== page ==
Deploying Java Remote Connector Server in a Docker Container

The Forgerock Java Remote Connector Server (RCS) can be deployed within a Docker container.


RCS Parent Image

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Currently, RCS images could be pulled from the image repository in the public ForgeRock Container Registry (you will need a Google account to see it in a browser).

A public RCS image provides the default installation of the ForgeRock Open Identity Connector Framework (ICF).

Customizing the Parent RCS Image

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If you need to extend the parent image functionality, you can customize it by copying additional files to the ICF installation folder in the final image, which is located at /opt/openicf. The additional files could include complete connector packages, scripts, drivers, etc.

The easiest and the most readable way to capture your RCS image customizations is to save them in a custom docker image using a custom Dockerfile.

For example:

# 1. Accept build arguments in the FROM instruction.
# @example

# 2. Merge your custom files with the RCS installation.
# @example
COPY openicf/conf conf
COPY openicf/connectors connectors
COPY openicf/lib lib
COPY openicf/scripts scripts

# 3. Use root user for operations that escalate permissions.
# @example
# USER root

# 4. Add untrusted public TLS certificate(s) to RCS' `truststore` to allow for communications with unrecognized hosts.
# Run `docker build` with the `--progress plain` option to check the outcome of the RUN instruction.
# @example
# COPY openicf/security/BadSSL-Untrusted-Root-Certificate-Authority.cer /opt/openicf/security
# RUN keytool -keystore $JAVA_HOME/lib/security/cacerts -storepass changeit -trustcacerts -import -file /opt/openicf/security/BadSSL-Untrusted-Root-Certificate-Authority.cer -alias badssl-com-untrusted-root-ca -noprompt

# 5. Switch back to a non-root user.
# @example
# USER 11111

  1. During the docker build phase, you can use the –build-arg flag, where you can specify the parent image tag against which you want to build your RCS image. Doing so will allow to choose a particular version of the parent image available at the repository.

    For example:

    docker build --build-arg FROM_TAG= -t rcs .
  2. You can copy your local files into the /opt/openicf location in the parent RCS image to extend and/or modify its functionality. You can replicate the openicf installation folder structure locally and copy everything at once, or use separate COPY instructions for individual folders and files, doing which could help with caching respective layers in the final image.

    NOTE that the RCS parent image Dockerfile specifies a working directory:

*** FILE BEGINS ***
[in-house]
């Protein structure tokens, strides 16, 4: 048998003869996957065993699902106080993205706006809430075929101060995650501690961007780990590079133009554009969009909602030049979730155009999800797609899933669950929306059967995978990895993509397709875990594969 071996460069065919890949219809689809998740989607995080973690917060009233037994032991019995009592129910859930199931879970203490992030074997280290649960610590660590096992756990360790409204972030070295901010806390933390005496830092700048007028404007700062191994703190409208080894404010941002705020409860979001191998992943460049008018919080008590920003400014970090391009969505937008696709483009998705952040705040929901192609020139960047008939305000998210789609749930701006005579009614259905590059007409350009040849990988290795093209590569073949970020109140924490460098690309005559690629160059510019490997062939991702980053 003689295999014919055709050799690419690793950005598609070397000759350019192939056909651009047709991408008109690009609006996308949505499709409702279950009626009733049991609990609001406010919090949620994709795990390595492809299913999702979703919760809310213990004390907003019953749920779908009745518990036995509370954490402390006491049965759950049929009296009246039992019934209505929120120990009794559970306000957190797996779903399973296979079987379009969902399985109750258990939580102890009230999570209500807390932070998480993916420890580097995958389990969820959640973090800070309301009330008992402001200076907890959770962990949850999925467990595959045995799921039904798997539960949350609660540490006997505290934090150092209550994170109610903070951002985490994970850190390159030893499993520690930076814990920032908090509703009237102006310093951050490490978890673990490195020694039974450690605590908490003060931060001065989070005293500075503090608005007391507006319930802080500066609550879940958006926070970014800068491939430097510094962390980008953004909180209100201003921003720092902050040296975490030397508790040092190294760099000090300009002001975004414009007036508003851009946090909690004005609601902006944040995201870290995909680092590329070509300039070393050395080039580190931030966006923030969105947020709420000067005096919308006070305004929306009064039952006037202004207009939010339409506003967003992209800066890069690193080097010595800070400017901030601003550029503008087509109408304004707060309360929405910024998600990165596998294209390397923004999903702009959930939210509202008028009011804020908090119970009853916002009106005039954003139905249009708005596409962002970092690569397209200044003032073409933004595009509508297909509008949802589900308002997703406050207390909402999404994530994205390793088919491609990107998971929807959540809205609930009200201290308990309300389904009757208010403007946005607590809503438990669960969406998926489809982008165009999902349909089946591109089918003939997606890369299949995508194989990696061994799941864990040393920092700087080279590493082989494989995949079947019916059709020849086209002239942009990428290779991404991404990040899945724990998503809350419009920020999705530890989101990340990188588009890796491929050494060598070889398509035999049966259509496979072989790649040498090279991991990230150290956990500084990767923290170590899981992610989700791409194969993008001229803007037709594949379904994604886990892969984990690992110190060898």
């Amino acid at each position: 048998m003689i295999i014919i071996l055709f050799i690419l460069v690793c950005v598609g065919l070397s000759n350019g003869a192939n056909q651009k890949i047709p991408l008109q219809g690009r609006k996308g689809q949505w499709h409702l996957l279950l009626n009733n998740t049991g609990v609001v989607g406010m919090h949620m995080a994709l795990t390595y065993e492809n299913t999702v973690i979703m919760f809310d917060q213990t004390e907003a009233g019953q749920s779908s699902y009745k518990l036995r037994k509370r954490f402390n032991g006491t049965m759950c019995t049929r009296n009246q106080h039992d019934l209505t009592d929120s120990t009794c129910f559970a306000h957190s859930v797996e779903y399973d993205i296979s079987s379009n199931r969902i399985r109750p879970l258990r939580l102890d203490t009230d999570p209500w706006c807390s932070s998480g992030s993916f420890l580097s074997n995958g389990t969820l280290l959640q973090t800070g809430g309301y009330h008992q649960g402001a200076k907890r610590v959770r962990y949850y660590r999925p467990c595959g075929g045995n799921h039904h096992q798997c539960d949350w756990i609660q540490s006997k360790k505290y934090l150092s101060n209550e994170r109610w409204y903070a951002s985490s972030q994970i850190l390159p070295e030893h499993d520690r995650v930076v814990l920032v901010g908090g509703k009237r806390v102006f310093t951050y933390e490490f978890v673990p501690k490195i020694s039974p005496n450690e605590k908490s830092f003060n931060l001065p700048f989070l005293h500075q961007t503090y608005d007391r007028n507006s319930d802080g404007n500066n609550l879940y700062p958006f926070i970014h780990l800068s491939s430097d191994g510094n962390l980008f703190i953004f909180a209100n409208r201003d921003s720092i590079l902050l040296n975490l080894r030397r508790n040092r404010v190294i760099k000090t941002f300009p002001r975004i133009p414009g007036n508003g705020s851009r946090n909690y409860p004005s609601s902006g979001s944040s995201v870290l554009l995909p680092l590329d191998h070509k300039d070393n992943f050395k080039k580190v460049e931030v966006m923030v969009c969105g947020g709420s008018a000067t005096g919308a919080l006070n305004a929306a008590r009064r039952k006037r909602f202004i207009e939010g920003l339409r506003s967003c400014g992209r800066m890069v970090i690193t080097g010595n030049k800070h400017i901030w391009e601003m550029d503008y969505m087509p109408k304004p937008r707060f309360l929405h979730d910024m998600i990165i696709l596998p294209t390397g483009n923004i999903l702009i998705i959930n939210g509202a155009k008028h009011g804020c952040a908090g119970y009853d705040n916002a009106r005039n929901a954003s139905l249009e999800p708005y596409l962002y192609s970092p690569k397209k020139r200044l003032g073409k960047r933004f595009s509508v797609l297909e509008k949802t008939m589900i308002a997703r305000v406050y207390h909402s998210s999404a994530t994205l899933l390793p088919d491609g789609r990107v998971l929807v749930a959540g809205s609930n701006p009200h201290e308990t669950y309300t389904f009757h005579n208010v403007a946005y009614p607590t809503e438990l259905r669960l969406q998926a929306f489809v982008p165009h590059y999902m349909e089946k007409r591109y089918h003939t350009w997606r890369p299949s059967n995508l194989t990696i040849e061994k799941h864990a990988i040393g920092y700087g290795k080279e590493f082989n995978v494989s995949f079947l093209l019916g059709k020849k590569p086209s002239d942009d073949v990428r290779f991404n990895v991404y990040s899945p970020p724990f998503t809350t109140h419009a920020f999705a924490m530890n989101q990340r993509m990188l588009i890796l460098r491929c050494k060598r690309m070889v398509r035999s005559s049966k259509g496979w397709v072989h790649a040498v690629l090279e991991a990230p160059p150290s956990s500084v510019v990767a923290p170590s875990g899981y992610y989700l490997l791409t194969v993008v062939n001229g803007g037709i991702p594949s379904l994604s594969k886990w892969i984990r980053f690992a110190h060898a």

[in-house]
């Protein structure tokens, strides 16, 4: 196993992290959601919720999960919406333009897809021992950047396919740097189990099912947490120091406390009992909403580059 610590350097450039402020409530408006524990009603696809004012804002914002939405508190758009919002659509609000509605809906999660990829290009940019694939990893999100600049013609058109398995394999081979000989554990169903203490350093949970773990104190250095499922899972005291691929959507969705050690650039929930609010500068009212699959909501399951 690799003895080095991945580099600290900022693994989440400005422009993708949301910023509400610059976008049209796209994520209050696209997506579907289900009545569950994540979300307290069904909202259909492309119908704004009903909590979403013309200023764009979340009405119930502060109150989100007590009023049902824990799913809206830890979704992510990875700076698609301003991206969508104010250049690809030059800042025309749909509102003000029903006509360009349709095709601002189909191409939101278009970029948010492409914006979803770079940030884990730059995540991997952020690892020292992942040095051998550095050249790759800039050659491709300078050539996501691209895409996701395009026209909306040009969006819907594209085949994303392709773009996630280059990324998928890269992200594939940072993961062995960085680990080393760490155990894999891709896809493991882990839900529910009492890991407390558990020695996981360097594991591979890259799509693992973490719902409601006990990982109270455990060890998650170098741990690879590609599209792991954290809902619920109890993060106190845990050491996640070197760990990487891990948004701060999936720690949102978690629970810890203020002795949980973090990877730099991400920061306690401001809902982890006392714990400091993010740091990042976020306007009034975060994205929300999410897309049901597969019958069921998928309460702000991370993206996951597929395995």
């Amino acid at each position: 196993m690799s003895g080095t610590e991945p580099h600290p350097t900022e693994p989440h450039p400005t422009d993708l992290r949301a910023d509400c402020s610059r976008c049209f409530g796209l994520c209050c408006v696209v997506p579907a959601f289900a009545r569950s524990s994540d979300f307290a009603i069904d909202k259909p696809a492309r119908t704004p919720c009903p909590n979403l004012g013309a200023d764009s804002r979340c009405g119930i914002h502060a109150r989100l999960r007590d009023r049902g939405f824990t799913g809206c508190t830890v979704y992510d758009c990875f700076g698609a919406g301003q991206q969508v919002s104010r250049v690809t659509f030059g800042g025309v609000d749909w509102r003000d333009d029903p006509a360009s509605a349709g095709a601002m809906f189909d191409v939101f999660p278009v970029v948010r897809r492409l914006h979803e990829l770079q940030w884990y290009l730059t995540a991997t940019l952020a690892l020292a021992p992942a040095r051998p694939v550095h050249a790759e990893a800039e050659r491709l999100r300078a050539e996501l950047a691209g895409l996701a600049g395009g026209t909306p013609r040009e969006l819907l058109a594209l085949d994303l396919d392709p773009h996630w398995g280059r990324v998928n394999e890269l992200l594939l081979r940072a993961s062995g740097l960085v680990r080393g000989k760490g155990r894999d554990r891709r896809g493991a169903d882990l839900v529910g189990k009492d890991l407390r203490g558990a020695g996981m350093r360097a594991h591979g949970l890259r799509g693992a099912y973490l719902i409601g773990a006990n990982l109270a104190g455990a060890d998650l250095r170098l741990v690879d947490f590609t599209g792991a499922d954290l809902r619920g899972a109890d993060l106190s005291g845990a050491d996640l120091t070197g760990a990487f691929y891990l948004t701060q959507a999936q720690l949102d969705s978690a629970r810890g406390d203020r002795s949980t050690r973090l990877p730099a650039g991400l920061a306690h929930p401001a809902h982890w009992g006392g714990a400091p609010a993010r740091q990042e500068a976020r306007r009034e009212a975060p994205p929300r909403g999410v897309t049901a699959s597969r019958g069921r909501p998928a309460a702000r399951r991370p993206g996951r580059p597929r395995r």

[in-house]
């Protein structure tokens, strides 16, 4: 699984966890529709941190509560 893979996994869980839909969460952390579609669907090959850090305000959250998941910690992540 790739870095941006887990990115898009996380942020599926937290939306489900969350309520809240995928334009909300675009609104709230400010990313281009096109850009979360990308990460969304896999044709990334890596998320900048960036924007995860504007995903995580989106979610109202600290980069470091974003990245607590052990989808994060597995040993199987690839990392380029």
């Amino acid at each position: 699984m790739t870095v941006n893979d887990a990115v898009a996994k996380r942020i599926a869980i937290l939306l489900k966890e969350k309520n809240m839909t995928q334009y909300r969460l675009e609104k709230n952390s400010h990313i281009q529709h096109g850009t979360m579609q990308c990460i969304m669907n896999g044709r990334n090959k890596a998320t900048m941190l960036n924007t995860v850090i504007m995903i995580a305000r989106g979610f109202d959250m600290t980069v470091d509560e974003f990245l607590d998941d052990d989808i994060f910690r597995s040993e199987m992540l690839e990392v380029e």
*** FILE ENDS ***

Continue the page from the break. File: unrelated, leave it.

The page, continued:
[ . . . ]
    WORKDIR /opt/openicf
    [ . . . ]

    This means that in the COPY instruction destination, you need to use an absolute path or a path relative to the WORKDIR location.

    • openicf/conf

      Provide your custom version of the openicf/conf/ file, in which you can specify all or some of the RCS configuration properties as described in the Configure a remote connector server RCS doc.

    • openicf/connectors

      Add your custom/downloaded connectors packaged in JAR files into this sub-folder.

    • openicf/lib

      • Add any additional JARs used by your connectors into this sub-folder.

        For example, you can supply database driver(s) that your connectors use.

      • Provide your customized version of the openicf/lib/framework/logback.xml file to overwrite the default one; and thus, adjust the detail of the logs produced by the RCS, as described in the Connector development > Connector troubleshooting doc and in the How do I enable debug logging and log rotation for the Java Remote Connector Server (RCS)? Knowledge Base article.

        The resulting log files could be found in a running container under the /opt/openicf/logs folder, will be printed out in the standard output by the container in the (default) attached mode, or could be explicitly requested from the container with the docker logs command.

    • openicf/scripts

      Add Groovy scripts used by your scripted connectors to this folder.

  3. By default, a Docker container runs as a root user.

    It is generally recommended to run a Docker container as a non-root user, which is addressed in the RCS parent image Dockerfile:

    [ . . . ]
    USER 11111
    [ . . . ]

    For some instructions, however, you might need elevated permissions. For example, for adding an untrusted certificate to the Java truststore, you will need the root user privileges.

  4. You can copy any other content that your connectors might use to any other accessible location within the connector server image.

    In the provided example, a public certificate is added to the Java truststore to allow for RCS communications with an otherwise untrusted host; for example, a third-party API. The destination of the COPY instruction in this case could be any accessible location within the image, because the change is not applied by the ICF, but with a command provided in the RUN instruction.

    Currently, RCS does not have its own truststore, and by default is using its Java Virtual Machine (JVM) truststore.

    The Identity Cloud certificates are signed by a trusted CA and do NOT need to be added to the truststore.

  5. After any specific instructions that require elevated permissions have been performed, you should switch back to the non-root user using the USER instruction.

    During the development phase, you might choose to continue as a root user. For example, root user privileges are required for enabling file sync when using a Docker image in the Skaffold dev mode.

    In this case, you can specify the user in the docker run command with the –user , -u flag.

Pushing RCS Image to a Docker Repository

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To share your RCS image and make it available for orchestration tools, you can push it to a Docker repository.

If your Docker repository is served from a private Docker registry, make sure you have configured Docker to have appropriate privileges to push to this repository. Your Docker registry provider can provide specific instructions on setting up authentication for Docker.